Successful Company Renaming Case Studies
There is debate among academics about whether changing a company's name is a beneficial strategy, with mixed results occurring in real life. However, the change of Justin.tv to Twitch and Clear Channel to iHeartRadio show that in some cases, a rename is exactly what a company needs to continue to grow.
JUSTIN.TV TO TWITCH
- Twitch is a livestreaming platform with a focus on video games.
- The platform was originally called Justin.tv when it was founded in 2007, but was rebranded in 2011.
- Justin.tv began as a 24/7 stream of founder Justin Kan's life, but soon spun off into a platform for other users to livestream their own lives and games as well.
- The new spin-off service became known as Twitch TV and, with Justin.tv, incorporated under the name Twitch Interactive in 2011.
- Twitch grew to 100 million monthly users by 2015 and to 15 million daily users by 2018. It currently outstrips mainstream channels like MSNBC and CNN in viewership.
- The platform currently has 2.2 million daily broadcasters.
- In 2014, Amazon acquired Twitch at a cost of $1 billion.
CLEAR CHANNEL TO IHEARTRADIO
- Clear Channel was a successful FM-radio empire, but in the new millennium, began losing ground to digital streaming services and music players.
- In response, the company launched iHeartRadio, its own digital streaming service.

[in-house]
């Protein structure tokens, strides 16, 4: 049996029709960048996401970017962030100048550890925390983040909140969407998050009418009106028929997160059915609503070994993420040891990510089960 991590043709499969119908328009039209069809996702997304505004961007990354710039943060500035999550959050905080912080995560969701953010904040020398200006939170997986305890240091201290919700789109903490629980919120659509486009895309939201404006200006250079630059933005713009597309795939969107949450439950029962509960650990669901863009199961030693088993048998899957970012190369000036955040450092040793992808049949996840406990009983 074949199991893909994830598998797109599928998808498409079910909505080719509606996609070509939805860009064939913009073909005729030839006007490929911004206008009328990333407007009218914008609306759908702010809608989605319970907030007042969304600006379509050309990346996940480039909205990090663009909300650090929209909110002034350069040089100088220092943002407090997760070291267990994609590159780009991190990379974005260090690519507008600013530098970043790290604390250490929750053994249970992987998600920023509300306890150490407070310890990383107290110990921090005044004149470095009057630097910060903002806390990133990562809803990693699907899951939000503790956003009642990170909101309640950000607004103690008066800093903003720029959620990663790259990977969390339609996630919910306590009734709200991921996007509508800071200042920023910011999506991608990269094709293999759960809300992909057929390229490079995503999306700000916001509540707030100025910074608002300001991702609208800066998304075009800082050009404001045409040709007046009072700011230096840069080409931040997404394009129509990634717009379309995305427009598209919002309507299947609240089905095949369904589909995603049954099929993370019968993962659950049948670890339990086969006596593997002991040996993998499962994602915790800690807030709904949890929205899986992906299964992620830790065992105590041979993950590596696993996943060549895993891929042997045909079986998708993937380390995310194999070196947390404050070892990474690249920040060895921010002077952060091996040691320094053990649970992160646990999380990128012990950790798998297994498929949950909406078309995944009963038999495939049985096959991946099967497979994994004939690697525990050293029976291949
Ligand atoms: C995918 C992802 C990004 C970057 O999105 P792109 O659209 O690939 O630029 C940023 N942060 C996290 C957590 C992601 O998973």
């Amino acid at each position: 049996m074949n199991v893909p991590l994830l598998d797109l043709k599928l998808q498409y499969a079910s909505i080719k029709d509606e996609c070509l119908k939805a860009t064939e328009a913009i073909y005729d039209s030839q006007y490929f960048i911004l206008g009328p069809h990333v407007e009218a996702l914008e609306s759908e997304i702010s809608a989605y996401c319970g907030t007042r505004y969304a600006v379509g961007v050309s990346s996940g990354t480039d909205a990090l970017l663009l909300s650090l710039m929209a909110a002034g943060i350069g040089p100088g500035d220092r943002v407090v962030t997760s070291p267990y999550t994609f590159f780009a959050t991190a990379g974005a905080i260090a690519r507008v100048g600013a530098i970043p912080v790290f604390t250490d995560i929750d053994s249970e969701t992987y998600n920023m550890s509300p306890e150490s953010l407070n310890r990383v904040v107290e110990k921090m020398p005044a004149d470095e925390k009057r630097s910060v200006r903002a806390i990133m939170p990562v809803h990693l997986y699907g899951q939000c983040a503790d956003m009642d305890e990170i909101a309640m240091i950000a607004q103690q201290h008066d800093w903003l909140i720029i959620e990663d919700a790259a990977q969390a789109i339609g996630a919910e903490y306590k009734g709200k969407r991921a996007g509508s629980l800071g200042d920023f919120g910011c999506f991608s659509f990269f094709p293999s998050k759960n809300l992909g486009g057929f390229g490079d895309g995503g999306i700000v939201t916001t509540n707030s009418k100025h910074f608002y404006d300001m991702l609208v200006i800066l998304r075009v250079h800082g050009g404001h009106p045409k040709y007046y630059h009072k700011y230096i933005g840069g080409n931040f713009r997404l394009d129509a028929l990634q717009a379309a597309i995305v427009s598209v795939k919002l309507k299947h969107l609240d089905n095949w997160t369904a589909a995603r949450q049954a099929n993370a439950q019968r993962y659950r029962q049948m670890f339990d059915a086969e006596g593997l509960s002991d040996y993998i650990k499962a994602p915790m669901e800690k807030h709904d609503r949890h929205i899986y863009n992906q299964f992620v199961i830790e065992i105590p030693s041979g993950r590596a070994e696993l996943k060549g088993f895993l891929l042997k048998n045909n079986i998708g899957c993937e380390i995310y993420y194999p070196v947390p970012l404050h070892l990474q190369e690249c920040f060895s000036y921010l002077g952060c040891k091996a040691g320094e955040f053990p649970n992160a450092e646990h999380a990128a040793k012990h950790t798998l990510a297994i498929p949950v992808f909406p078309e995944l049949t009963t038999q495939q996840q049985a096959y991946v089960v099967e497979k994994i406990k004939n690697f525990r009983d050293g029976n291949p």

- By 2014, iHeartRadio had become the dominant channel for Clear Channel, causing the company to rebrand itself under the iHeartRadio name.
- In the immediate wake of the rebranding, iHeartRadio achieved "70 percent consumer awareness" and grew its audience to 50 million registered users "faster than any digital music service," according to a 2014 press release.
- Currently, iHeartRadio has about $3.4 billion in revenue, 128 million registered users, and 250 million listeners on its FM stations.
- Early research in the US "suggests that there is little effect associated with a name change, except for a small sample of Dot Com companies."
- However, this earlier research may have been affected by being forced to focus on publicly-traded companies, which are required to publish their financials. A later study on insurance companies found a "significant and positive relation between name changes and subsequent growth in premiums."
- Changing from a more cumbersome name to a "short, easy to pronounce" name typically results in "higher breadth of ownership, greater share turnover, lower transaction price impacts, and higher valuation ratios."
Per the project criteria, we limited our initial research to academic sources. Due to the long publication cycles associated with academic works, in which a paper published a decade ago may still be cited as current, and due to the historical nature of this request, we have set aside our standard practice of only citing sources published within the past two years. Even expanding our research to these earlier sources, however, we were stymied by a lack of proper research material in the public domain. That is, the abstracts were available, but they lacked sufficient detail to complete this project. However, we did glean some salient insights which we have highlighted in a separate section above.
Therefore, we turned to other sources. Our initial round of research found that quite a few famous companies initially had a different name than the one they carry today. However, the vast majority changed their names in their very early days, which would make the impact of the name change nearly impossible to gauge. In many other cases (as, famously, RIM renaming itself after its signature product, Blackberry), the rename failed to turn the brand around.